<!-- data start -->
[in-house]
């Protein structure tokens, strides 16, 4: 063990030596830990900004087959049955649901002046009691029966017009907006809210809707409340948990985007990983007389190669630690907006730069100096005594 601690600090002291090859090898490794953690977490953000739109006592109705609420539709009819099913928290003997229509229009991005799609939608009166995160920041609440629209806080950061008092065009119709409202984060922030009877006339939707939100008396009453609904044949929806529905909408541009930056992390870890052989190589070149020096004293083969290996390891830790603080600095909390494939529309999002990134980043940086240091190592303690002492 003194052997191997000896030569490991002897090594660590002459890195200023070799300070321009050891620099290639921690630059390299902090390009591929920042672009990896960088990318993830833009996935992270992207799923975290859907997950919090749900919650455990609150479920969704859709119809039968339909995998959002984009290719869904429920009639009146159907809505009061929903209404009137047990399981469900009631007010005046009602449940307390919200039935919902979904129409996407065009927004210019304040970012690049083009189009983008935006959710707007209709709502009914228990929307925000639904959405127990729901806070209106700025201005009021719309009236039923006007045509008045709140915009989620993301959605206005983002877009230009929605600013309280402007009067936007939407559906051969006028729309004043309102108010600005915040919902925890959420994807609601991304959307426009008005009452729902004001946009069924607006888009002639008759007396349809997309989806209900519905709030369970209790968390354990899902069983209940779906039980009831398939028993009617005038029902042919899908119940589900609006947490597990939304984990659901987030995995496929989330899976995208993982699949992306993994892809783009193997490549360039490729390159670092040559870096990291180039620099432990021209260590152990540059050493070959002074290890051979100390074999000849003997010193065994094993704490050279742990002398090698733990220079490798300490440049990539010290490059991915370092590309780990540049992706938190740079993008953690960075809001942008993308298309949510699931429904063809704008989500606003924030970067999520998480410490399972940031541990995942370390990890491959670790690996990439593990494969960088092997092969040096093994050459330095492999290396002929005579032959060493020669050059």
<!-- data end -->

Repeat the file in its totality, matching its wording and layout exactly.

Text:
[in-house]
């Protein structure tokens, strides 16, 4: 063990030596830990900004087959049955649901002046009691029966017009907006809210809707409340948990985007990983007389190669630690907006730069100096005594 601690600090002291090859090898490794953690977490953000739109006592109705609420539709009819099913928290003997229509229009991005799609939608009166995160920041609440629209806080950061008092065009119709409202984060922030009877006339939707939100008396009453609904044949929806529905909408541009930056992390870890052989190589070149020096004293083969290996390891830790603080600095909390494939529309999002990134980043940086240091190592303690002492 003194052997191997000896030569490991002897090594660590002459890195200023070799300070321009050891620099290639921690630059390299902090390009591929920042672009990896960088990318993830833009996935992270992207799923975290859907997950919090749900919650455990609150479920969704859709119809039968339909995998959002984009290719869904429920009639009146159907809505009061929903209404009137047990399981469900009631007010005046009602449940307390919200039935919902979904129409996407065009927004210019304040970012690049083009189009983008935006959710707007209709709502009914228990929307925000639904959405127990729901806070209106700025201005009021719309009236039923006007045509008045709140915009989620993301959605206005983002877009230009929605600013309280402007009067936007939407559906051969006028729309004043309102108010600005915040919902925890959420994807609601991304959307426009008005009452729902004001946009069924607006888009002639008759007396349809997309989806209900519905709030369970209790968390354990899902069983209940779906039980009831398939028993009617005038029902042919899908119940589900609006947490597990939304984990659901987030995995496929989330899976995208993982699949992306993994892809783009193997490549360039490729390159670092040559870096990291180039620099432990021209260590152990540059050493070959002074290890051979100390074999000849003997010193065994094993704490050279742990002398090698733990220079490798300490440049990539010290490059991915370092590309780990540049992706938190740079993008953690960075809001942008993308298309949510699931429904063809704008989500606003924030970067999520998480410490399972940031541990995942370390990890491959670790690996990439593990494969960088092997092969040096093994050459330095492999290396002929005579032959060493020669050059």